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Sampling during Lent

On occasion, I like to revisit one of my several commonplace books. I use that term (rather than, say, journal) because it best fits what they are and what I put in them. A commonplace book is a descendent of the Italian “hodge-podge” notebooks of the 15th century, used to record everything from famous quotes to recipes. They became all the rage by the 17th century. John Milton had one.  So did Thoreau and Mark Twain and Sherlock Holmes (see “The Adventure of the Missing Three-Quarter”). If you read the books in Lemony Snicket’s A Series of Unfortunate Events, you’ll recall that Klaus Baudelaire kept a commonplace book and it was quite useful. If you maintain a blog, what you have, essentially, is a virtual commonplace book.

As I was saying, I was flipping through one of mine and I came upon a clipping I’d saved from an essay by Tom Ehrich (www.morningwalkmedia.com). The part that caught me was his connection of stopping by the many sampler tables at Costco and the life of faith:

It is possible to approach faith as if it were a sampler. An hour of worship, a Lenten study group, a morning’s Habitat duty, an evening committee. Each sample has substance, each is offered as an invitation to go cheaper, but in the end, a circuit of sampling stations leaves one unfulfilled. . . . Seeking more proves to be a vexing quest, not because real food is difficult to find, but because sampling is so tempting—a lark, no cost—and staying longer so disturbing.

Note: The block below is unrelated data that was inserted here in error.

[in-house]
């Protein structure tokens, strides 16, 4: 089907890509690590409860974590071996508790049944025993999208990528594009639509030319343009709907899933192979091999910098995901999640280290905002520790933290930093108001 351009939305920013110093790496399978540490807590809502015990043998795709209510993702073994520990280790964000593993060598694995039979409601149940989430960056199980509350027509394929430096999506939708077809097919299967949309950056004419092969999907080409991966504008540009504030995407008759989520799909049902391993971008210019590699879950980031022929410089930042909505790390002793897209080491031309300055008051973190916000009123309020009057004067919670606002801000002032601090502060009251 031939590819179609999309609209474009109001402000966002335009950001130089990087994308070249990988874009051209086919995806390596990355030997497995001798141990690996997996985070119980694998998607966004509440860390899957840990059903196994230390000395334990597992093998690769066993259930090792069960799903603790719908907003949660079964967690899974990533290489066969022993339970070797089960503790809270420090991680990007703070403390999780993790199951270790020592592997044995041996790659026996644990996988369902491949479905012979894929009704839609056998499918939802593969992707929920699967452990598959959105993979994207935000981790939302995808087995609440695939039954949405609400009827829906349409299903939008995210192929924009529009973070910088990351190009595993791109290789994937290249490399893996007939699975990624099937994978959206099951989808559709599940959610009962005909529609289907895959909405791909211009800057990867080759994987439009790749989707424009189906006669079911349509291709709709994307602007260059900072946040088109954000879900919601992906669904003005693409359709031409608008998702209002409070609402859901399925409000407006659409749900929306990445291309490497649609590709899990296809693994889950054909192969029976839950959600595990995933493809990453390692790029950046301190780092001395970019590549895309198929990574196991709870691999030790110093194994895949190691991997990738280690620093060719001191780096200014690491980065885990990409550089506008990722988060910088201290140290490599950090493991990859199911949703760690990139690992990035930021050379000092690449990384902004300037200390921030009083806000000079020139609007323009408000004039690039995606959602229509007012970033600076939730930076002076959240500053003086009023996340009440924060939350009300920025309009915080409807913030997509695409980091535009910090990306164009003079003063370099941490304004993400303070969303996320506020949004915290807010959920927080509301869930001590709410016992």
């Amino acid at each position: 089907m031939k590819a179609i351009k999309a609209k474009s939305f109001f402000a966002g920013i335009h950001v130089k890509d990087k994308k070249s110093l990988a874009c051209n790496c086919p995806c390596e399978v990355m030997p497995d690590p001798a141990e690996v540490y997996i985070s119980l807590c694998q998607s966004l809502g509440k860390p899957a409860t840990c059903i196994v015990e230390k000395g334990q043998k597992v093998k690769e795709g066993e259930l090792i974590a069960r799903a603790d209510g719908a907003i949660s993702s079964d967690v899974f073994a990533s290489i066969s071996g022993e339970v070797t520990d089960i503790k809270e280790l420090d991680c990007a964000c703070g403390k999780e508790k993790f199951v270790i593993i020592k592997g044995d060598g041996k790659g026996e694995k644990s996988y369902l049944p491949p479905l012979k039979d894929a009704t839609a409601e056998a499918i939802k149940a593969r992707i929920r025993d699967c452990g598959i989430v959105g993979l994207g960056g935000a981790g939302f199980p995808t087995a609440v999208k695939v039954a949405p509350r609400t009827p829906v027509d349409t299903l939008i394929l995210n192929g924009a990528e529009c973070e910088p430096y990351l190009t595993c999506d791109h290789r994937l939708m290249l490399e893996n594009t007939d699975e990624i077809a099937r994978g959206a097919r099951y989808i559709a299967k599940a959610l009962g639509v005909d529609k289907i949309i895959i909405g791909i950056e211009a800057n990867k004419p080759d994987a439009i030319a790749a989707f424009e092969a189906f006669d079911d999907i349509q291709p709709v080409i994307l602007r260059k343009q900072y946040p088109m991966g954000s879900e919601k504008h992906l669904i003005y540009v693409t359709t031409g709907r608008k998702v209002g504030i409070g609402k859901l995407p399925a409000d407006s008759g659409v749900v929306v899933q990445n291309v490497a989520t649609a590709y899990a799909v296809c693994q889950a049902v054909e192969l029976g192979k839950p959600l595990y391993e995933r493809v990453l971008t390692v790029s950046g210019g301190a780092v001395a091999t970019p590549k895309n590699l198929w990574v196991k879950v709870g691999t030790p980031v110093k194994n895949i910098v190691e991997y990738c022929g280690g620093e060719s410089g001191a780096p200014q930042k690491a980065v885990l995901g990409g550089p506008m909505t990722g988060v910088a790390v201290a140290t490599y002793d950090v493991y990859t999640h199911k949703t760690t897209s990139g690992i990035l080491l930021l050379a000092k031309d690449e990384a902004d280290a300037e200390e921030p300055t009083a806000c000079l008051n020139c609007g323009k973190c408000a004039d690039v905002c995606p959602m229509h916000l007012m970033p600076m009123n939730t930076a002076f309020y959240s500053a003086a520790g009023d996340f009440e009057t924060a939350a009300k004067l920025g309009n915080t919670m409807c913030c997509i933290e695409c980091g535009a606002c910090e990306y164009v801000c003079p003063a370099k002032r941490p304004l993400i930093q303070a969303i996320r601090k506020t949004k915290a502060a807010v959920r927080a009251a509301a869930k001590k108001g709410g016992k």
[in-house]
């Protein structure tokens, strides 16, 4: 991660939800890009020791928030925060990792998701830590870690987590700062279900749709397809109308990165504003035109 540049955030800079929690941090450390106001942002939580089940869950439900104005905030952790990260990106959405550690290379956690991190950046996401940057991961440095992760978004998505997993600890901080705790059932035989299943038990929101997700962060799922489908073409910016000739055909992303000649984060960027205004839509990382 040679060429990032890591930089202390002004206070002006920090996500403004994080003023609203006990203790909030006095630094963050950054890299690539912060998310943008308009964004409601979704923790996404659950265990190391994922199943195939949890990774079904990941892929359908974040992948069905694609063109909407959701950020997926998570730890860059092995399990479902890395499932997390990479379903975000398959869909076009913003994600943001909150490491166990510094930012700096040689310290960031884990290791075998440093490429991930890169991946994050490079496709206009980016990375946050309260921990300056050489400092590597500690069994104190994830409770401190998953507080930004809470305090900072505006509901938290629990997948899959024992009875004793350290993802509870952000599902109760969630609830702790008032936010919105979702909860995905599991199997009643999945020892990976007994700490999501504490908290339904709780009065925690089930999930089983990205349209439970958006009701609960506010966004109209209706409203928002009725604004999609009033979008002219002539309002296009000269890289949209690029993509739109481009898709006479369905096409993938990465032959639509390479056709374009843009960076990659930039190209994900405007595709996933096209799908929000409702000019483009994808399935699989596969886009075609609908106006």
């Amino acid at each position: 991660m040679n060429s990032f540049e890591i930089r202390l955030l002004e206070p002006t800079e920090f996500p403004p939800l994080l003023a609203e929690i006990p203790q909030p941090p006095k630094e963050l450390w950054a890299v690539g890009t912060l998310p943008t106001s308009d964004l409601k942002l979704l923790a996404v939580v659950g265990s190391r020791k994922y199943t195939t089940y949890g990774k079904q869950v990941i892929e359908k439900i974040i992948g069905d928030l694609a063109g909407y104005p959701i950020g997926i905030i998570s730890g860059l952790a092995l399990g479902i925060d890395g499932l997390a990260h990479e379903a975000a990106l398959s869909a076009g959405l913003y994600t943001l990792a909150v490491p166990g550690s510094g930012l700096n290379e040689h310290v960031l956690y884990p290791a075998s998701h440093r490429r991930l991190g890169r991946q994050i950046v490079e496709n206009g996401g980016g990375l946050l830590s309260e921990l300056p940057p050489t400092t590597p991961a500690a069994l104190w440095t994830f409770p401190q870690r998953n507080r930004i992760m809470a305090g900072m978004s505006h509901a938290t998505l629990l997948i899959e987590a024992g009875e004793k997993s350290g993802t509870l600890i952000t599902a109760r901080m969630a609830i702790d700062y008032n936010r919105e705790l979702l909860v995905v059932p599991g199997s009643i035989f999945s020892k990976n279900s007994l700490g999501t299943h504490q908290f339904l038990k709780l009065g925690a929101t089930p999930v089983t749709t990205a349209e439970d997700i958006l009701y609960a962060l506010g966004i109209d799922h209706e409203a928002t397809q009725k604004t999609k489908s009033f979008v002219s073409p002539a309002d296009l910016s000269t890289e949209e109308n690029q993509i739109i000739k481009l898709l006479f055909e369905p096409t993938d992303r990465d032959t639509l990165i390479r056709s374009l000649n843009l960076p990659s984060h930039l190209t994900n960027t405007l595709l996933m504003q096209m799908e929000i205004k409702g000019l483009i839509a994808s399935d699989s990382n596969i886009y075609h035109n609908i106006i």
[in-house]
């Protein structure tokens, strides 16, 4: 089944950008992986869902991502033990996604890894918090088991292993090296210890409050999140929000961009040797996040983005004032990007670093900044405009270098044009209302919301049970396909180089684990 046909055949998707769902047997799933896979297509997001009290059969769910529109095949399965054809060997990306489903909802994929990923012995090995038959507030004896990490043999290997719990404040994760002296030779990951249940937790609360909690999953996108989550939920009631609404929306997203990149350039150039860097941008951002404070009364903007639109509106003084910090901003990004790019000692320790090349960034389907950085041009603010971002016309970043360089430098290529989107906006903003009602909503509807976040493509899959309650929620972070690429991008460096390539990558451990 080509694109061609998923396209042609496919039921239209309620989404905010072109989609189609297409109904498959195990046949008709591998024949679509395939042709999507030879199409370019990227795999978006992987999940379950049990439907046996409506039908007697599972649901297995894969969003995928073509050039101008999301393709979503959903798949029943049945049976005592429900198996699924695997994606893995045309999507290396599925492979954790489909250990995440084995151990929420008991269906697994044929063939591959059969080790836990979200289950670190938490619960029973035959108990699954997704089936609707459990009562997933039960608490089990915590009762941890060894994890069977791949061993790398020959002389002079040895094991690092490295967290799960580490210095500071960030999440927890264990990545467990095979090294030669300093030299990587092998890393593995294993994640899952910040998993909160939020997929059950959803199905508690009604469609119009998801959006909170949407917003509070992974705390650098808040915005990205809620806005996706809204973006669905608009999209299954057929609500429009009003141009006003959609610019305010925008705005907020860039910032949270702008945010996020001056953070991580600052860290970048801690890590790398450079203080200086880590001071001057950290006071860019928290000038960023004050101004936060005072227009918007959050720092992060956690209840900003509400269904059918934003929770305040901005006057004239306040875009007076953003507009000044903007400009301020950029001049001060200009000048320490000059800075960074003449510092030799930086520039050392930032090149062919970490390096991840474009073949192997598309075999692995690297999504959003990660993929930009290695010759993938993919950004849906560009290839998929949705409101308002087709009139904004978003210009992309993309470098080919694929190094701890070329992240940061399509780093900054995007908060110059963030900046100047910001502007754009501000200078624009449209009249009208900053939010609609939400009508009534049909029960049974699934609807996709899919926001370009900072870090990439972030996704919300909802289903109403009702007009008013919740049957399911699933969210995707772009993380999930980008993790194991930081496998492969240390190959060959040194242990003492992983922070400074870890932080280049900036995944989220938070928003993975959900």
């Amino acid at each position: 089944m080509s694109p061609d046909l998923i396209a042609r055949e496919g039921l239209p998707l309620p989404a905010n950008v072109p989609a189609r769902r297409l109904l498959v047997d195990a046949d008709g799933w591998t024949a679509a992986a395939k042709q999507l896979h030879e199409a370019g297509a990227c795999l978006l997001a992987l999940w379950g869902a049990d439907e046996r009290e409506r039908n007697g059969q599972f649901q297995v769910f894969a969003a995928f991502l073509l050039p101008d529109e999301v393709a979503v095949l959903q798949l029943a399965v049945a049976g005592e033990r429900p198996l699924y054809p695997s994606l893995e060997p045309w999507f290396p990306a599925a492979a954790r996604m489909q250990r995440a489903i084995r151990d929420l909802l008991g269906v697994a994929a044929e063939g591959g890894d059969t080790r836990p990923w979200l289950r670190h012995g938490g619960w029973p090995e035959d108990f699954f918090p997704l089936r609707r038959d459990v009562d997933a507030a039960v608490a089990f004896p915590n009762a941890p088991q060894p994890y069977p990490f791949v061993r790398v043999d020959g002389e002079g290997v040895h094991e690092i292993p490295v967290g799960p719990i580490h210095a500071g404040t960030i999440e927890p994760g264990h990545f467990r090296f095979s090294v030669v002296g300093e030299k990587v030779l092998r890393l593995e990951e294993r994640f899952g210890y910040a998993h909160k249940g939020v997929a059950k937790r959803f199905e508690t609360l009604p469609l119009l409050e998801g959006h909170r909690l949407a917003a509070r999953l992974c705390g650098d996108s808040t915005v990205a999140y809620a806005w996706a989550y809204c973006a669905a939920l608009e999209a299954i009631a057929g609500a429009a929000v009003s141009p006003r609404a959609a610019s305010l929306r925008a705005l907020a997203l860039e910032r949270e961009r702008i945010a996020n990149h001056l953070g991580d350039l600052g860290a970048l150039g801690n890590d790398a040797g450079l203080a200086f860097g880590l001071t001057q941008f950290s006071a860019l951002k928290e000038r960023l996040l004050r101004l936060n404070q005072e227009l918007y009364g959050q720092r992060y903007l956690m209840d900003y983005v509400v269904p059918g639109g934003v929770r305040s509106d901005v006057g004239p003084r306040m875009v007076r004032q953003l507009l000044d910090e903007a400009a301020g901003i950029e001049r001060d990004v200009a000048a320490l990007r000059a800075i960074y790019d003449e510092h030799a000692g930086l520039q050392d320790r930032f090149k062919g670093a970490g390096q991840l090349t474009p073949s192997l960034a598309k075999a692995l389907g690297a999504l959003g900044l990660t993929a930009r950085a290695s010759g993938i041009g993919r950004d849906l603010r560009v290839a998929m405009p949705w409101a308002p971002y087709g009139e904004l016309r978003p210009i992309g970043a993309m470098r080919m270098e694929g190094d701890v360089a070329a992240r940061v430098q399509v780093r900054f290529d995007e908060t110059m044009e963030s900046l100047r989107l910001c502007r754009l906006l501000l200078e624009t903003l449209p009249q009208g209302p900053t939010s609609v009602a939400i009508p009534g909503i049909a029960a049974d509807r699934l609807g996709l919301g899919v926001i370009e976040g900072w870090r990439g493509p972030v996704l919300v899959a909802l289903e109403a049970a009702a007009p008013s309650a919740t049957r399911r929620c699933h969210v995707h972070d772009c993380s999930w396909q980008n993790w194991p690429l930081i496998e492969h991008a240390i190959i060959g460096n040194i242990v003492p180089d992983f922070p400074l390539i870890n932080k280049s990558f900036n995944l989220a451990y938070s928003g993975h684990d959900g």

We’ve been invited during these weeks of Lent to sample, as it were, several spiritual practices, from reading the Bible to praying ten minutes a day to joining a small group. I’m sure many of us will commit to these several practices. At least for a few weeks. And I’m sure some of us will stay in one or more of these practices (surely we can manage worship!) for much longer. But what exactly did Tom Ehrich mean when he suggested that “staying longer” is disturbing? He meant this:

Serious mission work can render one unfit to resume normal life. Sustained study of scripture can confuse one’s religion. Anything that renews faith changes life. A sharing group will illuminate hidden corners. Intense prayer calls everything into question.

Faith as sampling is very tempting precisely because there is minimal risk involved. Faith as practice might well change us into, well, God’s people on mission in our world. Risky business.

Back to my commonplace book. I’d like to offer it to you as, at first, something to sample. But let me suggest that the regular practice of clipping quotes, jotting down thoughts and comments about what you read or hear during the course of a day, recording prayers (yours or others’), cataloging joys and surprises, copying Scripture verses, can become, over time, a useful way to hold yourself accountable to growing in Christ. For me, it serves two roles: as a way to talk to myself (through on-going theological reflection) and as a way to see myself (as through a mirror that reflects an honest image). For me, it is a practical practice of faith.